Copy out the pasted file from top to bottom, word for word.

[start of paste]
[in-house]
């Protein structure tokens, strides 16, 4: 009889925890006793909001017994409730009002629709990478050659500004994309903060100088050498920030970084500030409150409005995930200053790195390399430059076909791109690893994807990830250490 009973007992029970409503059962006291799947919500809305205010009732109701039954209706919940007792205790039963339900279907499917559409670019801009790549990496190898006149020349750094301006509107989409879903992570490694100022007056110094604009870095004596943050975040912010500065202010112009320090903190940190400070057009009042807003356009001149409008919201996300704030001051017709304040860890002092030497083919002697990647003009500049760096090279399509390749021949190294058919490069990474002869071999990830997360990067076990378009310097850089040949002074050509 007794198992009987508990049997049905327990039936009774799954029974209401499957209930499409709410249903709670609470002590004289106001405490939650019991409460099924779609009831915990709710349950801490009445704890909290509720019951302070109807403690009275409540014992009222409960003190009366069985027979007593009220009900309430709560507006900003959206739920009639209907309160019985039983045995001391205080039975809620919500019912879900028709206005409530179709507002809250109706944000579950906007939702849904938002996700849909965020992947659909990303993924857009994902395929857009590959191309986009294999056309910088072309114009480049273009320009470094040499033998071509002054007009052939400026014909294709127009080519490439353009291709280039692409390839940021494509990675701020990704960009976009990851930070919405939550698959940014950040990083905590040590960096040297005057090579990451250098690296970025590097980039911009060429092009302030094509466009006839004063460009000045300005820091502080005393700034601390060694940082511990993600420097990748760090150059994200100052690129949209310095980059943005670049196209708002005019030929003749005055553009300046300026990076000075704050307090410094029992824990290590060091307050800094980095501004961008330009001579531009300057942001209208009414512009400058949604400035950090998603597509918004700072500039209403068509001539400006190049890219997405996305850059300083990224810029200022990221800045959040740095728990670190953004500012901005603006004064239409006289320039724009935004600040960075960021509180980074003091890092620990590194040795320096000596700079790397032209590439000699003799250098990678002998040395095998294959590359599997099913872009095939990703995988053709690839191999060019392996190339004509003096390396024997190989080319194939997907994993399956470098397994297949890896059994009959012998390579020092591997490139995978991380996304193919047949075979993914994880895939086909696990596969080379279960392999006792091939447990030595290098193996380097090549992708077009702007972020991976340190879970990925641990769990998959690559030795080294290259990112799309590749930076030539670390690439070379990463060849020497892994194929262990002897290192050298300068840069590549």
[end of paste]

[in-house]
């Protein structure tokens, strides 16, 4: 009889925890006793909001017994409730009002629709990478050659500004994309903060100088050498920030970084500030409150409005995930200053790195390399430059076909791109690893994807990830250490 009973007992029970409503059962006291799947919500809305205010009732109701039954209706919940007792205790039963339900279907499917559409670019801009790549990496190898006149020349750094301006509107989409879903992570490694100022007056110094604009870095004596943050975040912010500065202010112009320090903190940190400070057009009042807003356009001149409008919201996300704030001051017709304040860890002092030497083919002697990647003009500049760096090279399509390749021949190294058919490069990474002869071999990830997360990067076990378009310097850089040949002074050509 007794198992009987508990049997049905327990039936009774799954029974209401499957209930499409709410249903709670609470002590004289106001405490939650019991409460099924779609009831915990709710349950801490009445704890909290509720019951302070109807403690009275409540014992009222409960003190009366069985027979007593009220009900309430709560507006900003959206739920009639209907309160019985039983045995001391205080039975809620919500019912879900028709206005409530179709507002809250109706944000579950906007939702849904938002996700849909965020992947659909990303993924857009994902395929857009590959191309986009294999056309910088072309114009480049273009320009470094040499033998071509002054007009052939400026014909294709127009080519490439353009291709280039692409390839940021494509990675701020990704960009976009990851930070919405939550698959940014950040990083905590040590960096040297005057090579990451250098690296970025590097980039911009060429092009302030094509466009006839004063460009000045300005820091502080005393700034601390060694940082511990993600420097990748760090150059994200100052690129949209310095980059943005670049196209708002005019030929003749005055553009300046300026990076000075704050307090410094029992824990290590060091307050800094980095501004961008330009001579531009300057942001209208009414512009400058949604400035950090998603597509918004700072500039209403068509001539400006190049890219997405996305850059300083990224810029200022990221800045959040740095728990670190953004500012901005603006004064239409006289320039724009935004600040960075960021509180980074003091890092620990590194040795320096000596700079790397032209590439000699003799250098990678002998040395095998294959590359599997099913872009095939990703995988053709690839191999060019392996190339004509003096390396024997190989080319194939997907994993399956470098397994297949890896059994009959012998390579020092591997490139995978991380996304193919047949075979993914994880895939086909696990596969080379279960392999006792091939447990030595290098193996380097090549992708077009702007972020991976340190879970990925641990769990998959690559030795080294290259990112799309590749930076030539670390690439070379990463060849020497892994194929262990002897290192050298300068840069590549």